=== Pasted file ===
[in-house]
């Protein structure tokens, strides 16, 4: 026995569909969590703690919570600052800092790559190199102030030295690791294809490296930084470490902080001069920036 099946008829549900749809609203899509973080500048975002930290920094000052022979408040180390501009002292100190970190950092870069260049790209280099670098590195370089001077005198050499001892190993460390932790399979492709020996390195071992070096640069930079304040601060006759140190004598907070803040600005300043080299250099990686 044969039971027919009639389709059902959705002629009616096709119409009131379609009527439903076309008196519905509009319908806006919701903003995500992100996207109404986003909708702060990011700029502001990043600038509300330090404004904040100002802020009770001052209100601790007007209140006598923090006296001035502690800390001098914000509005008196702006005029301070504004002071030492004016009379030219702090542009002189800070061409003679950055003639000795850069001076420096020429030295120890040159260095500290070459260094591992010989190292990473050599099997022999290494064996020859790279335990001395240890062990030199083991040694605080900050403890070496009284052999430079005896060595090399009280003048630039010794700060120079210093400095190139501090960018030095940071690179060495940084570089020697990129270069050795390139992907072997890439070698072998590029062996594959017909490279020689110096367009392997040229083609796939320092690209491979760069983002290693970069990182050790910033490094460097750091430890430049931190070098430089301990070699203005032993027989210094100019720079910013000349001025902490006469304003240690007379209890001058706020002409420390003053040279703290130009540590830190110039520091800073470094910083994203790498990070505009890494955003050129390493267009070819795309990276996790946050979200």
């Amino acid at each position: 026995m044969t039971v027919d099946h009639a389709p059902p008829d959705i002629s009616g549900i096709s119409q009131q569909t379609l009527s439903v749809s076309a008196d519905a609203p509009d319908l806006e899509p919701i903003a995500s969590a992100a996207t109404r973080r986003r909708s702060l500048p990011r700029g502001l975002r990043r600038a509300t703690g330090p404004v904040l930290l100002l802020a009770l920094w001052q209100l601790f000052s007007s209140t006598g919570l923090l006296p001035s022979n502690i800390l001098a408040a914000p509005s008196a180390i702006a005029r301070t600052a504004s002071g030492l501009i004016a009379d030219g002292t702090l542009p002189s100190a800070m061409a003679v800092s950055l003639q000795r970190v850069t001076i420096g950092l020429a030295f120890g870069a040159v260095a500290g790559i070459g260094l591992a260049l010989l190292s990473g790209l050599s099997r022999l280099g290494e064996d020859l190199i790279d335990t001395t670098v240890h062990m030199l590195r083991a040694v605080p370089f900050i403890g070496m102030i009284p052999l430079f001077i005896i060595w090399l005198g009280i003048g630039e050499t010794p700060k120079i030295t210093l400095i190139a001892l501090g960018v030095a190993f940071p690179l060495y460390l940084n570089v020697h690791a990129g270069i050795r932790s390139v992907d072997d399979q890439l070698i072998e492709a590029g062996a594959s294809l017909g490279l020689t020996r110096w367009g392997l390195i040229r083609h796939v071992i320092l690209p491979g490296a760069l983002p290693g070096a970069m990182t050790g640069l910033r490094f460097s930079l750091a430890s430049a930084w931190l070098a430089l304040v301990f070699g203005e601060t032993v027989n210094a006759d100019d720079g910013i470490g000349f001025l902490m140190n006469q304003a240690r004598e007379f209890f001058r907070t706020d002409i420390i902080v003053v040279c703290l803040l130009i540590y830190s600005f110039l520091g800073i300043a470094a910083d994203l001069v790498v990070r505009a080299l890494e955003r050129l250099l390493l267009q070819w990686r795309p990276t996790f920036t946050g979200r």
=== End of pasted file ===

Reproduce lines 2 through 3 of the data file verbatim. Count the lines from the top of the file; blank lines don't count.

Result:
């Protein structure tokens, strides 16, 4: 026995569909969590703690919570600052800092790559190199102030030295690791294809490296930084470490902080001069920036 099946008829549900749809609203899509973080500048975002930290920094000052022979408040180390501009002292100190970190950092870069260049790209280099670098590195370089001077005198050499001892190993460390932790399979492709020996390195071992070096640069930079304040601060006759140190004598907070803040600005300043080299250099990686 044969039971027919009639389709059902959705002629009616096709119409009131379609009527439903076309008196519905509009319908806006919701903003995500992100996207109404986003909708702060990011700029502001990043600038509300330090404004904040100002802020009770001052209100601790007007209140006598923090006296001035502690800390001098914000509005008196702006005029301070504004002071030492004016009379030219702090542009002189800070061409003679950055003639000795850069001076420096020429030295120890040159260095500290070459260094591992010989190292990473050599099997022999290494064996020859790279335990001395240890062990030199083991040694605080900050403890070496009284052999430079005896060595090399009280003048630039010794700060120079210093400095190139501090960018030095940071690179060495940084570089020697990129270069050795390139992907072997890439070698072998590029062996594959017909490279020689110096367009392997040229083609796939320092690209491979760069983002290693970069990182050790910033490094460097750091430890430049931190070098430089301990070699203005032993027989210094100019720079910013000349001025902490006469304003240690007379209890001058706020002409420390003053040279703290130009540590830190110039520091800073470094910083994203790498990070505009890494955003050129390493267009070819795309990276996790946050979200």
């Amino acid at each position: 026995m044969t039971v027919d099946h009639a389709p059902p008829d959705i002629s009616g549900i096709s119409q009131q569909t379609l009527s439903v749809s076309a008196d519905a609203p509009d319908l806006e899509p919701i903003a995500s969590a992100a996207t109404r973080r986003r909708s702060l500048p990011r700029g502001l975002r990043r600038a509300t703690g330090p404004v904040l930290l100002l802020a009770l920094w001052q209100l601790f000052s007007s209140t006598g919570l923090l006296p001035s022979n502690i800390l001098a408040a914000p509005s008196a180390i702006a005029r301070t600052a504004s002071g030492l501009i004016a009379d030219g002292t702090l542009p002189s100190a800070m061409a003679v800092s950055l003639q000795r970190v850069t001076i420096g950092l020429a030295f120890g870069a040159v260095a500290g790559i070459g260094l591992a260049l010989l190292s990473g790209l050599s099997r022999l280099g290494e064996d020859l190199i790279d335990t001395t670098v240890h062990m030199l590195r083991a040694v605080p370089f900050i403890g070496m102030i009284p052999l430079f001077i005896i060595w090399l005198g009280i003048g630039e050499t010794p700060k120079i030295t210093l400095i190139a001892l501090g960018v030095a190993f940071p690179l060495y460390l940084n570089v020697h690791a990129g270069i050795r932790s390139v992907d072997d399979q890439l070698i072998e492709a590029g062996a594959s294809l017909g490279l020689t020996r110096w367009g392997l390195i040229r083609h796939v071992i320092l690209p491979g490296a760069l983002p290693g070096a970069m990182t050790g640069l910033r490094f460097s930079l750091a430890s430049a930084w931190l070098a430089l304040v301990f070699g203005e601060t032993v027989n210094a006759d100019d720079g910013i470490g000349f001025l902490m140190n006469q304003a240690r004598e007379f209890f001058r907070t706020d002409i420390i902080v003053v040279c703290l803040l130009i540590y830190s600005f110039l520091g800073i300043a470094a910083d994203l001069v790498v990070r505009a080299l890494e955003r050129l250099l390493l267009q070819w990686r795309p990276t996790f920036t946050g979200r």